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Young people may see more than 20 alcohol ads per hour on social media, research finds

It’s a Friday night and you’re scrolling through Facebook, mindlessly thumbing past photos from friends, when a liquor advertisement catches your eye. It promises one-hour delivery and 30% off, and the next thing you know your Friday night has an entirely different trajectory.

It’s no secret the alcohol industry flocks to social media to promote its products. But to what extent is this really a problem?

Our research published today in Drug and Alcohol Review reveals that, on average, a large proportion of young social media users in Australia are exposed to alcohol ads more than every three minutes.

Regulations? What regulations?

In Australia, alcohol companies are responsible for regulating their own advertising behaviours. But there is no evidence this model successfully protects vulnerable populations, such as minors (under 18) and young adults, from exposure to alcohol ads, nor to potentially harmful messages regarding alcohol consumption.

This has resulted in an abundance of alcohol ads targeting young adults and even minors, without consequences from an overarching regulatory body.

Research has found products advertised using youth-oriented genres, reward appeals and stylistic features (such as animations) are more likely to be consumed by underage drinkers than by adults of legal drinking age.

And since social media ads reach millions of viewers, it’s no surprise 39% of 12–17-year-olds in Australia report having seen alcohol advertising online. The lack of regulation means there’s growing concern about the effects these ads may have on young people’s attitudes towards drinking.

A number of studies have found correlations between exposure to online alcohol ads and increased youth consumption, increased likelihood of drinking at a younger age, and the adoption of riskier drinking patterns.

One ad every three minutes

We set out to determine how often Australians aged between 17 and 24 were exposed to alcohol-related ads on social media, as well as what advertising qualities were present in these ads.

To do this, we recruited 125 students from the University of Queensland to scroll through Facebook or Instagram for a 30 minutes, screenshotting any alcohol-related ads they encountered.

We found 71 of our participants encountered an alcohol-related ad during this period. Alarmingly, five were under the legal drinking age of 18. In total, our participants came across 796 ads, encountering one ad every two minutes and 43 seconds on average.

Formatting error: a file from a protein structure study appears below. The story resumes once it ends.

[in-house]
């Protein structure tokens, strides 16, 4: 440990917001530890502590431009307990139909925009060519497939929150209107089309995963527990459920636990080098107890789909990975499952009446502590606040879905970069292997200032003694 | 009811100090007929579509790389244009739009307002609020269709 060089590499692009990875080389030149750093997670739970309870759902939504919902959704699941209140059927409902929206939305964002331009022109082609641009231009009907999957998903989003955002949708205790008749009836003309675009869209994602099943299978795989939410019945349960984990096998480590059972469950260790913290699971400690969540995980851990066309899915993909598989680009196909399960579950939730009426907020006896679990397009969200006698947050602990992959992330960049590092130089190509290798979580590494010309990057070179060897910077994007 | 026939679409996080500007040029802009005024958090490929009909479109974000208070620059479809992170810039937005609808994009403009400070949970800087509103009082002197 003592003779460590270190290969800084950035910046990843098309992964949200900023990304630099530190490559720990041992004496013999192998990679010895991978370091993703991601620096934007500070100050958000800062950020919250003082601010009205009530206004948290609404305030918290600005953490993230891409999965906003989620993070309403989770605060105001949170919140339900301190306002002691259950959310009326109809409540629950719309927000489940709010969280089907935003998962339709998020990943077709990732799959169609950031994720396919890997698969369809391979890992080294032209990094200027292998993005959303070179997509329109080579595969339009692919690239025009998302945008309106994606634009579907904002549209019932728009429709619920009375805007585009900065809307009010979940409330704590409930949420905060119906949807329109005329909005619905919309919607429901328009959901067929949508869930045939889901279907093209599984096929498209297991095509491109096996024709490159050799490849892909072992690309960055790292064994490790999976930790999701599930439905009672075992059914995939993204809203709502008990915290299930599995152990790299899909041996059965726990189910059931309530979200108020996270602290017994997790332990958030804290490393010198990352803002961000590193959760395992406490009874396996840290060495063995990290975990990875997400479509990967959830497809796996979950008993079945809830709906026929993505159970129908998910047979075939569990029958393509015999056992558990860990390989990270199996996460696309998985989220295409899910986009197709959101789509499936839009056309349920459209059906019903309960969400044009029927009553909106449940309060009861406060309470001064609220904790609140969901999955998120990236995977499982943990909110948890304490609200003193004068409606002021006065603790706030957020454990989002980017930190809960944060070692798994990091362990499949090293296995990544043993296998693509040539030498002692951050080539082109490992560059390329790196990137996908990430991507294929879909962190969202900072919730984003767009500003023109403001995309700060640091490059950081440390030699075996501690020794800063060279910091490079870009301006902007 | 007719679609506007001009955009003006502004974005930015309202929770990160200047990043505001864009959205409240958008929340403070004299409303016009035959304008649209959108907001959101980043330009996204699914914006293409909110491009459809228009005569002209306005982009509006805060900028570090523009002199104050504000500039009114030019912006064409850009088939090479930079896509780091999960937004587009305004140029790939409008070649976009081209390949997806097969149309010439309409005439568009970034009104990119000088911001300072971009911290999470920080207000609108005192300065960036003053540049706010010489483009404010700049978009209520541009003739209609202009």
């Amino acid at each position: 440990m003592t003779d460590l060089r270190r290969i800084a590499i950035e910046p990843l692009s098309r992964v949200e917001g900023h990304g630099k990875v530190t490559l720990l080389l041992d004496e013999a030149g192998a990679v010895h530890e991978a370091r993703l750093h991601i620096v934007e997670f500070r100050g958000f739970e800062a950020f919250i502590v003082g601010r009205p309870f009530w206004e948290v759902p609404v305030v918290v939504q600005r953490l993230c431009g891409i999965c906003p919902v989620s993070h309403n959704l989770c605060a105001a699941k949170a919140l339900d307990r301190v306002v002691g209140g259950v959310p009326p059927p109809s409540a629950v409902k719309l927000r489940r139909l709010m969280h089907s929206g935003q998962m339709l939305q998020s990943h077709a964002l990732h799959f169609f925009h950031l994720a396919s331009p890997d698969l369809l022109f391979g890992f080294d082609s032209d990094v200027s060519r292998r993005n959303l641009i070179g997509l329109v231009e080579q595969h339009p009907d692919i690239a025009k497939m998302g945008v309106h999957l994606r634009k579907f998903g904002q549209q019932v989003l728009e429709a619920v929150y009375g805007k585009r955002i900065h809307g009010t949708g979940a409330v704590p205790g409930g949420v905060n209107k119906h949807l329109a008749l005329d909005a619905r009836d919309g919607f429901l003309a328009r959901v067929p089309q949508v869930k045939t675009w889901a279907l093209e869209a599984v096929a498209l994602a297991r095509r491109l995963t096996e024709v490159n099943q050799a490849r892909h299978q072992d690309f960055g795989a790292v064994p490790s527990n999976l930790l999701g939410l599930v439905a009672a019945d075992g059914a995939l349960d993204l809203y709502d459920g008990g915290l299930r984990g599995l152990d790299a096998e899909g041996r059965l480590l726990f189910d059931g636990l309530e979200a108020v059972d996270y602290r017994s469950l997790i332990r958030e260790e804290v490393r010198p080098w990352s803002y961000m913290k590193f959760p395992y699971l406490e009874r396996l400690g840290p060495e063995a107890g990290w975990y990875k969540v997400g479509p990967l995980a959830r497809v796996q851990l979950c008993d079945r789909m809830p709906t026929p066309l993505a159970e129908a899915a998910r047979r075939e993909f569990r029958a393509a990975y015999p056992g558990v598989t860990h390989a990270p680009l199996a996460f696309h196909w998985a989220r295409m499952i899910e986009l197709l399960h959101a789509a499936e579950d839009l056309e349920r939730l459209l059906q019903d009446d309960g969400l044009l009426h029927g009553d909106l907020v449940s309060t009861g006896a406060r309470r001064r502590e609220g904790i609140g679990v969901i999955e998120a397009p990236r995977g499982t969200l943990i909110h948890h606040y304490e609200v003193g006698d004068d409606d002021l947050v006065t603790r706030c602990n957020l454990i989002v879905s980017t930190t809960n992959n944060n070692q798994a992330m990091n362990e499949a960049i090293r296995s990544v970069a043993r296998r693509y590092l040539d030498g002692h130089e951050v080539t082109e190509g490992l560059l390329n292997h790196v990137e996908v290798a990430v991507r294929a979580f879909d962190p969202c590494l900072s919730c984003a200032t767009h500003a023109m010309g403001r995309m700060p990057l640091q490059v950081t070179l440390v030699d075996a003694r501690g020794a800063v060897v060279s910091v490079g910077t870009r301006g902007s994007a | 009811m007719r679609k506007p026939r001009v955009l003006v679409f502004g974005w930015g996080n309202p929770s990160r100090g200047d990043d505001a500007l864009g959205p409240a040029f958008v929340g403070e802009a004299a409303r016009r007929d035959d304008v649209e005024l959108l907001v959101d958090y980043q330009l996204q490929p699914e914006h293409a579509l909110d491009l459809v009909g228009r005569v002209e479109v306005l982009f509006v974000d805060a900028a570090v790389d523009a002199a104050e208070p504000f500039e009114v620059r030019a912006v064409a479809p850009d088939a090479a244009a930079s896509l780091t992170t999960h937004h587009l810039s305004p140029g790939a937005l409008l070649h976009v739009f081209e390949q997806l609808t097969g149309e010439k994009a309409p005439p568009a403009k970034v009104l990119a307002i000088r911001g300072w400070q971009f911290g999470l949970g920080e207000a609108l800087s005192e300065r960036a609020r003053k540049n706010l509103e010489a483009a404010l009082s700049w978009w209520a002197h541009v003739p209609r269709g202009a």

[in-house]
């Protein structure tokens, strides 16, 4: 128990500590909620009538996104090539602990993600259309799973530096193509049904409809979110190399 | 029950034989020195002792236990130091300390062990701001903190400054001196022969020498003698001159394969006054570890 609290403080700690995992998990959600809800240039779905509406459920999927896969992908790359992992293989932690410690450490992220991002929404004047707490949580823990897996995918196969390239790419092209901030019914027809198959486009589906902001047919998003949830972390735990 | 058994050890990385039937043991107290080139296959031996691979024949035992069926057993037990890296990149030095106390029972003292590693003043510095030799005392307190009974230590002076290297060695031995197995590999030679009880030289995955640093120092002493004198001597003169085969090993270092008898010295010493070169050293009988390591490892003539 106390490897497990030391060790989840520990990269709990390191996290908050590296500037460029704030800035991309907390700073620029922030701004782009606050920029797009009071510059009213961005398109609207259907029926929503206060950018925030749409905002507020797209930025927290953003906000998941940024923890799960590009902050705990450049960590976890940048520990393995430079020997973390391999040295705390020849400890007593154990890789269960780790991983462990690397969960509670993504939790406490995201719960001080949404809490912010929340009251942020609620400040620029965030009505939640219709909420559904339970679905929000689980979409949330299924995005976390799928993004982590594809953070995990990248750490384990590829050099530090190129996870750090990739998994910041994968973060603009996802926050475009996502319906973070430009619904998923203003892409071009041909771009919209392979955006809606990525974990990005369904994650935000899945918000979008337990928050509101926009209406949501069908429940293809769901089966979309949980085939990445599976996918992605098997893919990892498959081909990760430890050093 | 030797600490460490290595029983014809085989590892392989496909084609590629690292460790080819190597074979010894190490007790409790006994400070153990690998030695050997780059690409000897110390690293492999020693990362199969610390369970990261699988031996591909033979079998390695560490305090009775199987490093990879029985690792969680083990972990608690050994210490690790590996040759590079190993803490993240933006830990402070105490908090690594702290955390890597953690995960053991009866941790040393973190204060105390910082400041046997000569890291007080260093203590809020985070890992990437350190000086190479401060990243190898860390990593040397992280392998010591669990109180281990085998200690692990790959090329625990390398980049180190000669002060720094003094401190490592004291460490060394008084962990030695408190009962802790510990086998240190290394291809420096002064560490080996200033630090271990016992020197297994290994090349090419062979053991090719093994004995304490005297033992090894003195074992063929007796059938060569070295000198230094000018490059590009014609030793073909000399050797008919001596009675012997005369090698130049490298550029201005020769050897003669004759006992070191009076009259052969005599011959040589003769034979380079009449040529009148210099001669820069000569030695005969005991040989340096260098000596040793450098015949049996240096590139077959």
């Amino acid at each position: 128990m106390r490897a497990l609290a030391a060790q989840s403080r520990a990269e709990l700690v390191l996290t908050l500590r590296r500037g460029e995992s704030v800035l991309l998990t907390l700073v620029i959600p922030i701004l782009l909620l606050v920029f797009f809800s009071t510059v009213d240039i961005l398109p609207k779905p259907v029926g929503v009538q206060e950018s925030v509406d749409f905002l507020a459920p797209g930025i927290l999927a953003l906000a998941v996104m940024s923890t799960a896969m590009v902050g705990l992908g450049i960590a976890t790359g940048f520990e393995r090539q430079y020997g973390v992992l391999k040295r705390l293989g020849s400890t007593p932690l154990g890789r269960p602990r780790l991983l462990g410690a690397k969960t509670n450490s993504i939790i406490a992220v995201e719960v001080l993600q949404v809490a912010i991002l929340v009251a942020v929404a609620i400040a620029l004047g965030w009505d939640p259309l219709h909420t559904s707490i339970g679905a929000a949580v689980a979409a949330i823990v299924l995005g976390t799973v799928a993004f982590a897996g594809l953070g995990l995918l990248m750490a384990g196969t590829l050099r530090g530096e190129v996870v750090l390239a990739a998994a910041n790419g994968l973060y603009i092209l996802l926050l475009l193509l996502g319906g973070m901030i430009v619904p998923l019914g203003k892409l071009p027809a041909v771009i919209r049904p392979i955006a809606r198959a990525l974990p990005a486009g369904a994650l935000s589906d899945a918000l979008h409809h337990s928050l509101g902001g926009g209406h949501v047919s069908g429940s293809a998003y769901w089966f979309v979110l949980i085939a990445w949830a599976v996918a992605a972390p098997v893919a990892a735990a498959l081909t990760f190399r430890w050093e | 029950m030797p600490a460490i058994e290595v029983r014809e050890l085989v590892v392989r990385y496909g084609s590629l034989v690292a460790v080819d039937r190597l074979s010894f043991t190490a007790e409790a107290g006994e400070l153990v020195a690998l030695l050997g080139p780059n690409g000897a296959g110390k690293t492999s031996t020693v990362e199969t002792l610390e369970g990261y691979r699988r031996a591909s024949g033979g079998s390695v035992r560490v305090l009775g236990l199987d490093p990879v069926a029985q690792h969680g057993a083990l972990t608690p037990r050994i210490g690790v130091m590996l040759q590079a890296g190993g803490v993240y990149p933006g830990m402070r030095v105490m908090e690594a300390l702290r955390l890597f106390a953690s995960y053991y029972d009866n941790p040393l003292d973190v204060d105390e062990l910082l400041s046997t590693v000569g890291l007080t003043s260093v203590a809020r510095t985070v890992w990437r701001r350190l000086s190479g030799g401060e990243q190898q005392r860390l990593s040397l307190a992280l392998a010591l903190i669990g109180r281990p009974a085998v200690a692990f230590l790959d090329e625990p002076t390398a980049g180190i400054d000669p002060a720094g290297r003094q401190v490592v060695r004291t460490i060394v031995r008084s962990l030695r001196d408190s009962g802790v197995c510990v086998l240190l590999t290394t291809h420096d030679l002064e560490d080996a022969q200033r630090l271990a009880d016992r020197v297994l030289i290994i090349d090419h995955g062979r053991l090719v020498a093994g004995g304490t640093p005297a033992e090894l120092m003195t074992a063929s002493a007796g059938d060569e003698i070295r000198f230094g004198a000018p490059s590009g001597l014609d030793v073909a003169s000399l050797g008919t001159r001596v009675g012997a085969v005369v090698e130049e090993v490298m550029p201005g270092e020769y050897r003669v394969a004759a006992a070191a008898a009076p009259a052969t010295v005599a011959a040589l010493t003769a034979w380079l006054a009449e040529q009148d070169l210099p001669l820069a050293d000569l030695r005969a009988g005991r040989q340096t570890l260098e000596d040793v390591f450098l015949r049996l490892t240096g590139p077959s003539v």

These ads often promoted products using sales incentives such as bonus samples, promotional codes, or special offers. They also commonly emphasised the “ease” with which the product could be purchased, such as through a subscription or home delivery service.

Almost every ad also included some form of call to action, whether that was a link to more information about the product, or to an online storefront to purchase it.

Youth drinking

Globally, we continue to see a gradual decline in drinking among young adults. Nonetheless, the National Drug Strategy Household Survey 2022–2023 found about 42% of people aged 18–24 engaged in risky levels of drinking. This figure was 5.5% for minors aged 14–17.

In this case, “risky” drinking was defined as having either more than ten standard drinks per week (on average) in the previous 12 months, or more than four drinks in a single day, at least once a month, over the previous 12 months.

While it’s hard to quantify the extent to which alcohol ads on social media translate to youth consumption, it’s not a stretch to suggest this content (which promotes the affordability and availability of alcohol) has some kind of impact.

In 2022–23, people aged 18–24 were the most likely to be victims of alcohol-related incidents, including physical and verbal abuse. So it’s important we monitor how alcohol is portrayed to this age group.

Thinking forward

Researchers recognise the need to investigate the impact of social media alcohol ads on young people’s drinking behaviours. However, research alone can’t minimise the risks.

In Europe, countries such as Finland, Norway and Sweden have implemented independent statutory bodies to ensure alcohol ads comply with their respective codes. Some have taken this even further, with Lithuania prohibiting alcohol companies from advertising online, and both Finland and Estonia prohibiting alcohol ads on social media.

In Australia, the introduction of an independent alcohol advertising administration would go a long way towards protecting minors and young adults from exposure to marketing that promotes underage or risky drinking.

Or, we could take a page from our neighbour’s book. The Association of New Zealand Advertisers offers a voluntary liquor advertising pre-vetting service to help alcohol companies comply with the country’s advertising code. A similar tool could be useful in Australia if it was mandated. Such a tool could hold both alcohol and social media companies accountable for targeting vulnerable people.

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